Tuesday, January 6, 2015

Last FO of 2014

I seem to be still lingering in the year just past - but this will be the last post about things from 2014.  I promise.  I wanted to show you  Radicchio.

This sweater was started in August and set aside for more important things, -  Hippie Blue to be precise.  Since the yarn was purchased in May at the Maryland Sheep and Wool Festival and the knitting started in August, I thought it should be finished before another year rolled in.  So after Christmas, I got to work and knit the final touches.  Just missing  buttons, here she is.

Pattern:  Radicchio by Giovanna Vacchi. A  top-down with some basic, lace work in the yoke.

Yarn:  Cestari, Heather Collection  75% cotton, 25% wool.  Knits to 20 sts over 4 inches.  Called Knitting Worsted by we Canadians, but the US label refers to the yarn as DK weight.  I have long wanted to try a cotton/wool combo yarn.  I suspect  it will offer the best of both worlds.  The coolness of cotton for a summer's day, but the memory of wool to prevent stretch and sag.  

Needles:  4.5 mm for body and 3.75 mm for trims.

Objective:  I wanted a neutral-coloured, summer sweater with long sleeves.  I have a couple of short- sleeved summer cardis and one with 3/4 sleeves.  Fine for hot days but for cooler evenings, I wanted a colour that would go with anything and have full length sleeves.

What I Did: To begin, I started the top-down knit and did  exactly as the pattern suggested for the yoke portion.  Radicchio knits the  button-band trims at the same time as the sweater body.  The trims  were vertically-appearing ribs.  In my mind they were too bulky, not snug enough and just plain not pretty.  Check out some of the projects on ravelry to see what I mean.

On my second attempt, I subtracted a few stitches from the overall numbers given and knit just the sweater minus the trims. Those I added after completing the sweater and that gave me the same circumference as prescribed in the pattern.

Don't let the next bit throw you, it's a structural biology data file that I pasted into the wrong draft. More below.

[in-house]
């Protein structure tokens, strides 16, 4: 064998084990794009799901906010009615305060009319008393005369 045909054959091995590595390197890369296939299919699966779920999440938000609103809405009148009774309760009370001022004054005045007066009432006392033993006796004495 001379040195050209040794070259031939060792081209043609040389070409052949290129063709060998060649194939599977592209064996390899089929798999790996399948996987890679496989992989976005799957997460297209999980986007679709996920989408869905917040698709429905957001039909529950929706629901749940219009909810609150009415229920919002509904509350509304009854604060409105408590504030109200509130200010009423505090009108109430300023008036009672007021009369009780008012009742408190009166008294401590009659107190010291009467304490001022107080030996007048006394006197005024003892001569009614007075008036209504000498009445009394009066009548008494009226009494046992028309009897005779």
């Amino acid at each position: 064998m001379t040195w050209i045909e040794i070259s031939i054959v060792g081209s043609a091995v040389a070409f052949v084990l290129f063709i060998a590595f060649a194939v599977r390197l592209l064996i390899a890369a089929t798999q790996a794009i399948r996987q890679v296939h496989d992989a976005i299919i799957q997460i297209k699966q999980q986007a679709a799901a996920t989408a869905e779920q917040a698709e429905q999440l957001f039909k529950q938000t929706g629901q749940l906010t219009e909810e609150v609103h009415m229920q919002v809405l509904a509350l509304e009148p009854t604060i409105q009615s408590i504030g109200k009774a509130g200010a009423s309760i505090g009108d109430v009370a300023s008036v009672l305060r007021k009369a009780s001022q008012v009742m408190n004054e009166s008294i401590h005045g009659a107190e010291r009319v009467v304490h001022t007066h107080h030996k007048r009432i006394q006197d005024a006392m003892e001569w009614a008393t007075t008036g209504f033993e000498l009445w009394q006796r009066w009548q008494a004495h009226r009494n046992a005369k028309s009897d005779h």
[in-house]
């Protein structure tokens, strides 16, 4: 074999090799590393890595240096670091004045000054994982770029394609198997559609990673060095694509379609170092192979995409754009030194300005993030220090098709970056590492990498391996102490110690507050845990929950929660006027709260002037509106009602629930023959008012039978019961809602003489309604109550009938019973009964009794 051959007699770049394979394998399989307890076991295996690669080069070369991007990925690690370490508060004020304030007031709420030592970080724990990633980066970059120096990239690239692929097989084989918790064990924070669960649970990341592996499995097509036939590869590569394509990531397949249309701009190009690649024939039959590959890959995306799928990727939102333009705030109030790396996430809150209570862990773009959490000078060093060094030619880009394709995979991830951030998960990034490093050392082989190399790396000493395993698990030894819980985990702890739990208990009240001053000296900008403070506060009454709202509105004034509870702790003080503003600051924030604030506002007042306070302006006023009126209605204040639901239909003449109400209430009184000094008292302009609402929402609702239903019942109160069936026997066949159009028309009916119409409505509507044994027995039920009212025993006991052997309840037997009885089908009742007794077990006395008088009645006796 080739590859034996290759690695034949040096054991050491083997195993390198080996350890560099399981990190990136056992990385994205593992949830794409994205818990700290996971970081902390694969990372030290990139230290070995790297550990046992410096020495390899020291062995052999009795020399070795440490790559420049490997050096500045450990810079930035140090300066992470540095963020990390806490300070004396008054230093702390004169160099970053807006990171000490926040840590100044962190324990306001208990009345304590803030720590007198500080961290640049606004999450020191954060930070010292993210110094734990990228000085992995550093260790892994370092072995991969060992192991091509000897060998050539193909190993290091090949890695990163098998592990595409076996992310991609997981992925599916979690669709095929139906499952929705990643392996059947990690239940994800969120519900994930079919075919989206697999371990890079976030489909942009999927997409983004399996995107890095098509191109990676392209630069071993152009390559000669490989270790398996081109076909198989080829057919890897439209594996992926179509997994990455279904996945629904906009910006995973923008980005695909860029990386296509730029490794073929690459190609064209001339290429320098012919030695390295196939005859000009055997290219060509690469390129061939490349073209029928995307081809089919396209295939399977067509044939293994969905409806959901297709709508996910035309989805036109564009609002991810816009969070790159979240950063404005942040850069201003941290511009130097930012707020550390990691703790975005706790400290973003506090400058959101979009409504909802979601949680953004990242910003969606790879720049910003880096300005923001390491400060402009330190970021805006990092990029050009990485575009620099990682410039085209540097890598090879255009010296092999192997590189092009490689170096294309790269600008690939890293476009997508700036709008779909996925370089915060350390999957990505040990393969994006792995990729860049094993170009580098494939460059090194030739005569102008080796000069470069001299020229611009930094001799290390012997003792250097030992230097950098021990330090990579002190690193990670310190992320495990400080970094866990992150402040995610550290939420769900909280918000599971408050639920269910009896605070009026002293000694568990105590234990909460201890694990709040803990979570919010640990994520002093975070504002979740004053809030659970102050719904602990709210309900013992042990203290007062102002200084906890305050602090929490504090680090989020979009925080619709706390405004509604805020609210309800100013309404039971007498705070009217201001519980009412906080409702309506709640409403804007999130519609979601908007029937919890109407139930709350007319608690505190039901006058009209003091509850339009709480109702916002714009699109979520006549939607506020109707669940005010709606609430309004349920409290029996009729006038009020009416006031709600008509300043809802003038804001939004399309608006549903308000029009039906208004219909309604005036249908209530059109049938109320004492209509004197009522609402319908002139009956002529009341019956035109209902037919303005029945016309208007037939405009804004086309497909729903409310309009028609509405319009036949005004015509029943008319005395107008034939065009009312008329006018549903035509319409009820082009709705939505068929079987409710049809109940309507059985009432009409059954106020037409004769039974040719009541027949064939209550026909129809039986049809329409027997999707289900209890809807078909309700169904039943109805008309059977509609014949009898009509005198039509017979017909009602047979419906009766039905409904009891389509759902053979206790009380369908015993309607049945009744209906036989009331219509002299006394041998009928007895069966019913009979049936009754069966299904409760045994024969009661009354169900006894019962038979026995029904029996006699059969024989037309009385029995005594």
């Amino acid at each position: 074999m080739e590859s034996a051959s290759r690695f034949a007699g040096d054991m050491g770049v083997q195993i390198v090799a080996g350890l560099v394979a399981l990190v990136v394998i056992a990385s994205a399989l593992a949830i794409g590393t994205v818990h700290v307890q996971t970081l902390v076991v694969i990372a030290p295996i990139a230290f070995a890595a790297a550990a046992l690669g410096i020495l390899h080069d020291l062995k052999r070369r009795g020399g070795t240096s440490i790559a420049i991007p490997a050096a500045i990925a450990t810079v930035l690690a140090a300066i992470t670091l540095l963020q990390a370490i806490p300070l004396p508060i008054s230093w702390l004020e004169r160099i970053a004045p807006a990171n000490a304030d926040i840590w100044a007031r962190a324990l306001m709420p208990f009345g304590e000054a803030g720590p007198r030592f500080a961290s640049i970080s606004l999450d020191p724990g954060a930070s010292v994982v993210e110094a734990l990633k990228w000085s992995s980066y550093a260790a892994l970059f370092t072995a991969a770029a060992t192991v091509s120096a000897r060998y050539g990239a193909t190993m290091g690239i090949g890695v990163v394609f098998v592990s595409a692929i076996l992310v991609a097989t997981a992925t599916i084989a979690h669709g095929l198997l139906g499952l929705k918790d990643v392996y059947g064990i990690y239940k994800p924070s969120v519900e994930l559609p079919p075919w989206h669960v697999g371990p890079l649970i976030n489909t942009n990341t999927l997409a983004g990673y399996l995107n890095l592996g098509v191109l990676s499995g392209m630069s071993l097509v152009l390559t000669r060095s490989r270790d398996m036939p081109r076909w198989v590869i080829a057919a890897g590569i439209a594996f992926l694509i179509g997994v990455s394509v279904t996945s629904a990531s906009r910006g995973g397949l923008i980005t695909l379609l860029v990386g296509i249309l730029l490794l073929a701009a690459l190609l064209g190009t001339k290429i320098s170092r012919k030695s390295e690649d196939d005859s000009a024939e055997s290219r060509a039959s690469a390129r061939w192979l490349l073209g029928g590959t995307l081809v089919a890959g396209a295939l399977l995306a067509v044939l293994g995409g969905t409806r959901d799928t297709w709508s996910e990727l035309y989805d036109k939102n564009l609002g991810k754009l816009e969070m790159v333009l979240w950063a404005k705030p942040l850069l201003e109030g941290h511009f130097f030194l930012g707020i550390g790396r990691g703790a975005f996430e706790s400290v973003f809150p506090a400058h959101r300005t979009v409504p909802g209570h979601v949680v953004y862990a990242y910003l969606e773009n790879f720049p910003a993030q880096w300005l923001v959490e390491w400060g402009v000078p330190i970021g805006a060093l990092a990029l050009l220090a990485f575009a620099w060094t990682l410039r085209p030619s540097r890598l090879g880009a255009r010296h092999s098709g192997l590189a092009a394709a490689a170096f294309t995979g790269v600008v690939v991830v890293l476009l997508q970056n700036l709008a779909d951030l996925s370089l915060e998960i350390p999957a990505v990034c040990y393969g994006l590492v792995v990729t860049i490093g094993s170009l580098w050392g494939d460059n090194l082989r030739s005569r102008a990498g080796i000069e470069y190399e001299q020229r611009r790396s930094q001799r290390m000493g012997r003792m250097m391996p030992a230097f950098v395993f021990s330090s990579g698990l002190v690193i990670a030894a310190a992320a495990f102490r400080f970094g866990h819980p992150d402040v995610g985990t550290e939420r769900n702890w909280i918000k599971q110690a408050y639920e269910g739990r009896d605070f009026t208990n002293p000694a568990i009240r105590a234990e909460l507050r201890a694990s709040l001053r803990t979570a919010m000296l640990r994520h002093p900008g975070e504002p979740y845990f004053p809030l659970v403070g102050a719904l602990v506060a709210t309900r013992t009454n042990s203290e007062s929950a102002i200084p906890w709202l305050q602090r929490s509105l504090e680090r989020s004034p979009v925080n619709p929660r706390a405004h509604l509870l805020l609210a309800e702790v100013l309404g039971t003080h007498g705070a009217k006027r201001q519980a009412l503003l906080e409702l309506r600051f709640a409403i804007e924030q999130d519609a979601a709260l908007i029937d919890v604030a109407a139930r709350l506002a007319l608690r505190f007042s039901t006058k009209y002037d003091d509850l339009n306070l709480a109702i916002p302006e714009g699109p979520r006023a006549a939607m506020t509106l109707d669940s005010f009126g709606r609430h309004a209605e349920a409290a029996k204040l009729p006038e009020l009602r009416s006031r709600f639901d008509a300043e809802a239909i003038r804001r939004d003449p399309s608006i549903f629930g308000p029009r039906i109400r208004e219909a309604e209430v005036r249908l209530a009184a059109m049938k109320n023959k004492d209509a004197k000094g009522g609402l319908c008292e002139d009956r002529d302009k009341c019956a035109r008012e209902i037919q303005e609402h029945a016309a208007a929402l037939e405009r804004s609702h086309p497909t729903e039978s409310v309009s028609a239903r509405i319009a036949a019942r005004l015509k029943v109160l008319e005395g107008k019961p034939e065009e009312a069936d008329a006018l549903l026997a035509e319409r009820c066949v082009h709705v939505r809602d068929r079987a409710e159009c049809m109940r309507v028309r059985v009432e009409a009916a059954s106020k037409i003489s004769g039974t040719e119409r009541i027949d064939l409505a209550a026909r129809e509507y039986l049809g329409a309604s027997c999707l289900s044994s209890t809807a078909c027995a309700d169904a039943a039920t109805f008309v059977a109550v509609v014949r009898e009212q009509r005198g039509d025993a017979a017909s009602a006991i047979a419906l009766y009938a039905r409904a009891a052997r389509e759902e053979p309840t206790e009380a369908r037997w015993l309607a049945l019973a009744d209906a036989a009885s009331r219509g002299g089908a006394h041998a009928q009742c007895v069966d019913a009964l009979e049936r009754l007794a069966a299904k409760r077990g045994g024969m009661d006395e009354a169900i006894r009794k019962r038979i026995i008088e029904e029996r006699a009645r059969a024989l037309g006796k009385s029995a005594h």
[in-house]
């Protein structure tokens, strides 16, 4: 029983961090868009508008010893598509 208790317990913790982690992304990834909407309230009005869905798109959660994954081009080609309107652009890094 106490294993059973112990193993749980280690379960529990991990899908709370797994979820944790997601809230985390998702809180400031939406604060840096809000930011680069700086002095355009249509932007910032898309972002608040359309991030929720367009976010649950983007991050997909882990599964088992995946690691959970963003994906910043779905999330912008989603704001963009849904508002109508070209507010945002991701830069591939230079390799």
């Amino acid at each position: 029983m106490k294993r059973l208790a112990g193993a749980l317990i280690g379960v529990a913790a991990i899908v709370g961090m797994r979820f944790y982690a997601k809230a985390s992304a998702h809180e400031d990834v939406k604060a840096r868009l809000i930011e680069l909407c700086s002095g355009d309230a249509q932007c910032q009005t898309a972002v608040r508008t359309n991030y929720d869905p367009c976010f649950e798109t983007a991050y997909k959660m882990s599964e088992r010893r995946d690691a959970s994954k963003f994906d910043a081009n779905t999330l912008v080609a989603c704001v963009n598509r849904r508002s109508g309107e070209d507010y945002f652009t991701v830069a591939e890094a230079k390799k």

Once I finished the yoke pattern, I tossed the official pattern and took out my new Need a Circular Yoke?  book.  From it, I used the numbers for total stitch count before the great divide, the bust darts and also waist and hip shaping.  That shaping was done as  the book suggests, on either side of the added underarm stitches.  This separates the increase/decrease lines by several stitches.  In my mind, they look better this way - they do not pull on each other as some side-by-side shapers do. 

In addition, I added a couple of Dowager Hump short rows into the back.  If I were to knit this again though, I would add a few stitches between lace patterns across the back.  Mine looks stretched much more tightly across the back than at the front. 
That stretching verifies the truth of what was once told to me by a customer at the yarn store where I worked. I was explaining to an elderly, little-old-lady customer  how to choose the correct  pattern size based on bust measurement.  Using myself as an example, I said
" For me, with a 38 inch bust ..."
That was as far as I got because this sweet, little old lady interrupted to exclaim
" 38 inches?  Must be all in your back!"
Radicchio proves she was right.

Radicchio fits eactly as I planned.  Not too much fabric under the arms,  defined bust, waist and hip areas and it is a perfect length.  But there  is one issue.  Having purchased only 4 skeins of yarn at 250 yards per skein, I had to get the sweater out of that 1,000 yards.  I knew it would be tight and in fact I finished with a mere 5 grams of yarn to spare. 

But, the sleeves are a bit short of perfect. 
Bracelet length some might say.  Too short I say. 
So I will divide the 5 grams into two parcels of 2.5 grams each and lengthen the sleeves.  It might just be enough. 

But of course I can't do that until I get my needles back.  Because   - I.  Forgot.  My.  Knitting.  Bag.  


Sel and Poivre said...

My goodness but that is a perfect summer sweater isn't it? I particularly love that sweet yoke design!

BTW I think its perfectly acceptable to linger in last year blogwise! Its what I'll be doing for the next week for sure!

Needles said...

I loved your assessment of this pattern. So many look a little stretched across the back.